Should I Buy Small Companies Stocks?

There is one very tempting reasons indeed to answer the question which we posed in the title of this article in the affirmative and that is the undeniable fact that smaller companies have, throughout history outperformed their larger rivals, at least when the results are analysed over the long term. When we state the fact so blandly then it seems almost obvious that we should all invest in smaller companies, all of the time. After all, why do anything else when these companies all do better for themselves and for their investors in the long haul? Like most questions of this sort, though, the obvious answer is not always a reliable one. We should consider at least three other matters before we come to the firm conclusion that smaller is always better.

The first thing to bear in mind is that proviso about the long term. In the short term small-cap stocks are by their very nature more risky than the kind you get from large-cap. From this, it follows naturally that small-cap stocks and more volatile and again as a result, when the market panics, it is the small-cap stocks that get sold off first. This is a very important factor to bear in mind of you are the sort of investor who worries. Small-cap stocks do well in the long term for investors who hold their nerves. If you know that you are not such a person, then be honest with yourself and save some money in the process!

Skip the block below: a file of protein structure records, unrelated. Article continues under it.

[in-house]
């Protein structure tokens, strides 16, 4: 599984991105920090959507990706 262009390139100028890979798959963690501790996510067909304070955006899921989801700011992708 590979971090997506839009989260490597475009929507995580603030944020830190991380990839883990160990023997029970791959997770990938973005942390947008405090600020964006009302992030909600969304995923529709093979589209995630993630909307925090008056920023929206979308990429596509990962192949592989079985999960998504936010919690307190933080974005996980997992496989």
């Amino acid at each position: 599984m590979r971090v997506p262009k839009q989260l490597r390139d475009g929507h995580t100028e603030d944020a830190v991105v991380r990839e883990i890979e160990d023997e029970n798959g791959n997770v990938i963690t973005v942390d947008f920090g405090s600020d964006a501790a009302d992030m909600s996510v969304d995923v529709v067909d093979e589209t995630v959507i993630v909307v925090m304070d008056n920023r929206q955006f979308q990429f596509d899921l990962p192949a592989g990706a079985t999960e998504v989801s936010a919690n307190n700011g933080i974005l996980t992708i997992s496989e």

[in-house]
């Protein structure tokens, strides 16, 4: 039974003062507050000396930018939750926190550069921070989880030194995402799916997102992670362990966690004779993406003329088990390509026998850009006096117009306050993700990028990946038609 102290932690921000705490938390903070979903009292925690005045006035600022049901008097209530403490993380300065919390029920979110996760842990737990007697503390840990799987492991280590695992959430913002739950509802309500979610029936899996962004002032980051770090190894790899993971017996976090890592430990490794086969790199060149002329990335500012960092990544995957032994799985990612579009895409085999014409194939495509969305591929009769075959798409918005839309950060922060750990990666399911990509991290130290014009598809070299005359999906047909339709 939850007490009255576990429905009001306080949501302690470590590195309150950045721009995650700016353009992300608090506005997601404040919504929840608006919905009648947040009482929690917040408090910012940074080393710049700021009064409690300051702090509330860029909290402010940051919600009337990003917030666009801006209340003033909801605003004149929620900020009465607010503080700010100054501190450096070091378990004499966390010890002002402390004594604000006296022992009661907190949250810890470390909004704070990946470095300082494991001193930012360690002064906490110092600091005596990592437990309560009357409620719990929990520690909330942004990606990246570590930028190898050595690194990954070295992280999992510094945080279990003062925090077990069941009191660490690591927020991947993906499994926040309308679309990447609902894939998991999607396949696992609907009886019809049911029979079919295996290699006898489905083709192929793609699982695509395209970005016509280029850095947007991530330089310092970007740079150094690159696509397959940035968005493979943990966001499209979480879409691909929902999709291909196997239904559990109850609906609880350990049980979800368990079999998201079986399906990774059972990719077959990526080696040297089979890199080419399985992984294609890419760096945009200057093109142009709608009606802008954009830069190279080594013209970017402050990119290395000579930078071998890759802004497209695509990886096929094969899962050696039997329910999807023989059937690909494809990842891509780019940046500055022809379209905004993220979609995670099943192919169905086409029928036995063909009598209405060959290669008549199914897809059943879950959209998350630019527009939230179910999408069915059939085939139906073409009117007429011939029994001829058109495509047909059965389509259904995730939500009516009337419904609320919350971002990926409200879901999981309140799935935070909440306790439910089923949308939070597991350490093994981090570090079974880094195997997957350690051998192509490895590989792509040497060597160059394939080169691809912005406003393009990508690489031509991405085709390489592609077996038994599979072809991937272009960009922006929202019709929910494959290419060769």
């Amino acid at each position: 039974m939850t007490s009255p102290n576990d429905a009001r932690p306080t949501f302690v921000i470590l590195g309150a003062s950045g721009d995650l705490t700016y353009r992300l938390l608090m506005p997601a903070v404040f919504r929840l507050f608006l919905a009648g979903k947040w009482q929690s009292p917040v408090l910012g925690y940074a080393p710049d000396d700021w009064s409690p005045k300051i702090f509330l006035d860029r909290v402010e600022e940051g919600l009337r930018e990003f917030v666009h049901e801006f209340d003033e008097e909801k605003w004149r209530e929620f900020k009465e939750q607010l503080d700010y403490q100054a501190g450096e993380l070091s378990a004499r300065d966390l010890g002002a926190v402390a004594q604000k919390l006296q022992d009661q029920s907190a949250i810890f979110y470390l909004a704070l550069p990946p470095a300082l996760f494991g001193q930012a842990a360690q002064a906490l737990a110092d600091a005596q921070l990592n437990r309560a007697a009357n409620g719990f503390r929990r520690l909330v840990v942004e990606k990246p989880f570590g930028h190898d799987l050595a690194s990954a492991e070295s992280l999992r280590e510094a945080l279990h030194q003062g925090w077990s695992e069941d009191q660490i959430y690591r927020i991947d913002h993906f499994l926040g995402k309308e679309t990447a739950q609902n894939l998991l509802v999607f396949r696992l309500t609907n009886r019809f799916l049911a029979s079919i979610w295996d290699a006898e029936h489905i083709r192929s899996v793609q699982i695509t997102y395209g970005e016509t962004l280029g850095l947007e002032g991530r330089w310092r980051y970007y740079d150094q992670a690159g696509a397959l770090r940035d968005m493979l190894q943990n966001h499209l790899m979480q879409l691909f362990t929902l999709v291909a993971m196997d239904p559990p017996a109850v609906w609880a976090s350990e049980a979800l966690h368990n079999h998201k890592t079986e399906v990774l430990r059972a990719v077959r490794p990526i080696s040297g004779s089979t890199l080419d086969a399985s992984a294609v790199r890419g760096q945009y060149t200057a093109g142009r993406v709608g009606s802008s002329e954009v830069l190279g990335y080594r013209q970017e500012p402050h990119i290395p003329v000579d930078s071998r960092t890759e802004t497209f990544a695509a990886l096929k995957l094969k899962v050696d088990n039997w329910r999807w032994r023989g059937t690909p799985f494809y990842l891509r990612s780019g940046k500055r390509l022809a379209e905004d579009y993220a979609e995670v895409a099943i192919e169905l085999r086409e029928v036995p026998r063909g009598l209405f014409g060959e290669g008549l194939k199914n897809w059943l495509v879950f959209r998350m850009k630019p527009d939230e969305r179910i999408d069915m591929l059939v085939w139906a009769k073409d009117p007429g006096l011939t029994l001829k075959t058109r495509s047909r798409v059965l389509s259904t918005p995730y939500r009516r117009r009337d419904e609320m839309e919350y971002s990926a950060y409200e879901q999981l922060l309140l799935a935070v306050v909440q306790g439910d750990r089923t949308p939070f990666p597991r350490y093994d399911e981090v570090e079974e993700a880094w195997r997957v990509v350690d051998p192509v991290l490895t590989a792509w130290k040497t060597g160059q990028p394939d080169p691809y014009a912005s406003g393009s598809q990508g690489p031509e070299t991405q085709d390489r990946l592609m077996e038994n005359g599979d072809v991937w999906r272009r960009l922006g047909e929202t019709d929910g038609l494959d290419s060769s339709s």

The converse to this is that growth can also be very fast indeed, and the reasons for this are fascinating though somewhat outside the scope of a basic article of this kind. It is sufficient for the moment to state that profits of over 500 or 600% can be achieved by the person who invests in the right company at the right time. Of course this is far from being the case with most small companies. The key is for the investor to find the right one. There is much advice around but yet again remember what we said earlier: if it was easy to find a company that is bound to perform well, then everyone would do it.

The last point in this short article is concerned, in a way, with our first point; large-cap is much more likely to pay you dividends. If these are important for you then you might want to look away from small-cap concerns, where they are much less common. If on the other hand, dividends are added extras for you, pleasant but not essential, then you will not likely be put off by this difference. In the end the answer to the question which we asked at the start of this article is one only you can really answer.

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